CCN meeting | Rachel Rac-Lubashevsky (Brown University, USA)

When
27-01-2022 from 16:00 to 17:00
Where
https://ugent-be.zoom.us/j/94439892435?pwd=dnJRN0ViYWpSV0RnOGRUNFZwRUF3dz09
Language
English

Temporal dynamics of selective gating in working-memory: How do humans decide which information is relevant to attend to in memory, which cognitive operation to take, and when?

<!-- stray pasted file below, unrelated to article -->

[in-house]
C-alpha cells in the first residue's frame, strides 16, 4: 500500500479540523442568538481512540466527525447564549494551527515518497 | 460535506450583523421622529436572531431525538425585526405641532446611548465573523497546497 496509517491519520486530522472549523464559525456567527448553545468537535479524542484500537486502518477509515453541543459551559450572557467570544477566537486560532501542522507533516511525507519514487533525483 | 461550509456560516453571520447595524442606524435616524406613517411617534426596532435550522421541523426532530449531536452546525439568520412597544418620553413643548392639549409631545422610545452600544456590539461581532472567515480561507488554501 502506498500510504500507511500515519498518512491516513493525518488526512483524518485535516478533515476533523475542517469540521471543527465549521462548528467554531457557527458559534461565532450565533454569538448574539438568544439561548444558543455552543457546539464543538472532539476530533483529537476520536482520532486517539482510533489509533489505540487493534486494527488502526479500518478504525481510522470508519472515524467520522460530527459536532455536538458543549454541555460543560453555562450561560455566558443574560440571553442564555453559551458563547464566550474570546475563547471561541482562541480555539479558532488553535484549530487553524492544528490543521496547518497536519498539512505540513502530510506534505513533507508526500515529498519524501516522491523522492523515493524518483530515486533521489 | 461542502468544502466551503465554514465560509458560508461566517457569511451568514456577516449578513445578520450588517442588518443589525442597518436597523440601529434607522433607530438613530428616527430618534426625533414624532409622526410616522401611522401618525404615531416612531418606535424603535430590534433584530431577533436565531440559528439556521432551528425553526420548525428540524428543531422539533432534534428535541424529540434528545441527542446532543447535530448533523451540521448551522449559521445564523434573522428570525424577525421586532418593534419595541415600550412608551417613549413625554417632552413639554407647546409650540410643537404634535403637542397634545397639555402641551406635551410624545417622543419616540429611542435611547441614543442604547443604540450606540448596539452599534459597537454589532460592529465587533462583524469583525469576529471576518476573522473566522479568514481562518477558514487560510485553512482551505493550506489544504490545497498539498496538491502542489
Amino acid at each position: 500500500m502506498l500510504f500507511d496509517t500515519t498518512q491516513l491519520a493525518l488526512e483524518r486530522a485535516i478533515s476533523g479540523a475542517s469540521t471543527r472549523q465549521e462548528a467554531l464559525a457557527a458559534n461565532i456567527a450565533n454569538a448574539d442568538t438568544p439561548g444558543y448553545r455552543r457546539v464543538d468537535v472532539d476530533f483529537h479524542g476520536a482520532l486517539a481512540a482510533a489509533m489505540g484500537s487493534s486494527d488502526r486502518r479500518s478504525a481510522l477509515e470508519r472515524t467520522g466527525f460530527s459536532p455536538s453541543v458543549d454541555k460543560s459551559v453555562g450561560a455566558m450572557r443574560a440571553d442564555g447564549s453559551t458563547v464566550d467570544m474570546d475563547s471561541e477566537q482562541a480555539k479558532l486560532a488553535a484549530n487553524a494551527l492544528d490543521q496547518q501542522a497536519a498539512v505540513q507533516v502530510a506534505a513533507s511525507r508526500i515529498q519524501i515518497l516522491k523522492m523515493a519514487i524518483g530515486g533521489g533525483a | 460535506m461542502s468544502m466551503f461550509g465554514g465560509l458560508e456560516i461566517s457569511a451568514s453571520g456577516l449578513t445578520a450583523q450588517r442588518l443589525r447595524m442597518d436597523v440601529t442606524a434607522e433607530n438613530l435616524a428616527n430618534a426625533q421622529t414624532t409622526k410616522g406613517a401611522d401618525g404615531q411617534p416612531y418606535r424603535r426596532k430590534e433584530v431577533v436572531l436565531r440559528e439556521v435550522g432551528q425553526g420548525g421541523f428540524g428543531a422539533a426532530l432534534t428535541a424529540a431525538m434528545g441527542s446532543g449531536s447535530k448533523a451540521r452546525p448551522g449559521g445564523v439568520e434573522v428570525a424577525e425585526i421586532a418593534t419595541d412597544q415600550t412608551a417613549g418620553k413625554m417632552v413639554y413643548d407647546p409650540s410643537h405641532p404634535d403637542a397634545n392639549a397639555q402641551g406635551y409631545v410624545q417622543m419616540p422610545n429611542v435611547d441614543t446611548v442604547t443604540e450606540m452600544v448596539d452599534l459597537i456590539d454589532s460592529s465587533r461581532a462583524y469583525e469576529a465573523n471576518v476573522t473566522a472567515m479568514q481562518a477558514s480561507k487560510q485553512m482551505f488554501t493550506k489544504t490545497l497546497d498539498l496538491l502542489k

Optimal flexible behavior requires an agent to not only respond to incoming sensory events but also adaptively adjust action selection based on context. Moreover, while some events in memory need to be robustly maintained over time in the face of distracting interference, sometimes sensory events dictate that such memories should be disrupted and rapidly updated. These challenges highlight the need for a context-dependent control mechanism that selectively gates information into and out of working-memory (WM) to guide actions. This kind of adaptive control is thought to be managed by a hierarchical corticostriatal gating system. Despite converging evidence supporting the role of the gating system in managing higher order learning and cognitive flexibility, the core assumption that WM gating is an elaboration of the more established mechanism of motor gating has not been rigorously tested. Furthermore, very little is known on the order in which selective cognitive and action decisions are operating and how they unfold in time. In my talk, I will present our recent study showing that selective gating in WM (input, output) and response gating are managed by analogous computations and that they are distinguishable temporally. I will first describe the novel paradigm that we used, the “reference-back-2 task” and how we employed it to study the functional role of WM gating and response gating. I will show evidence from our EEG decoding approach, that switching between responses and switching between multiple items or task rules held in WM lead to a boost in the neural signature of the representation (WM or motor action) selected by the corresponding gate. Finally, I’ll show evidence from the hierarchical drift-diffusion model (HDDM) that the same control mechanism (elevated motor decision threshold) is engaged by response conflict during motor switching as recruited in response to cognitive conflict arising from switching between multiple representations held in WM. Taken together, these results support the notion that cognitive gating operations scaffold on top of mechanisms involved in motor gating. I will discuss the implications of these findings for our understanding of cognitive flexibility and WM prioritization.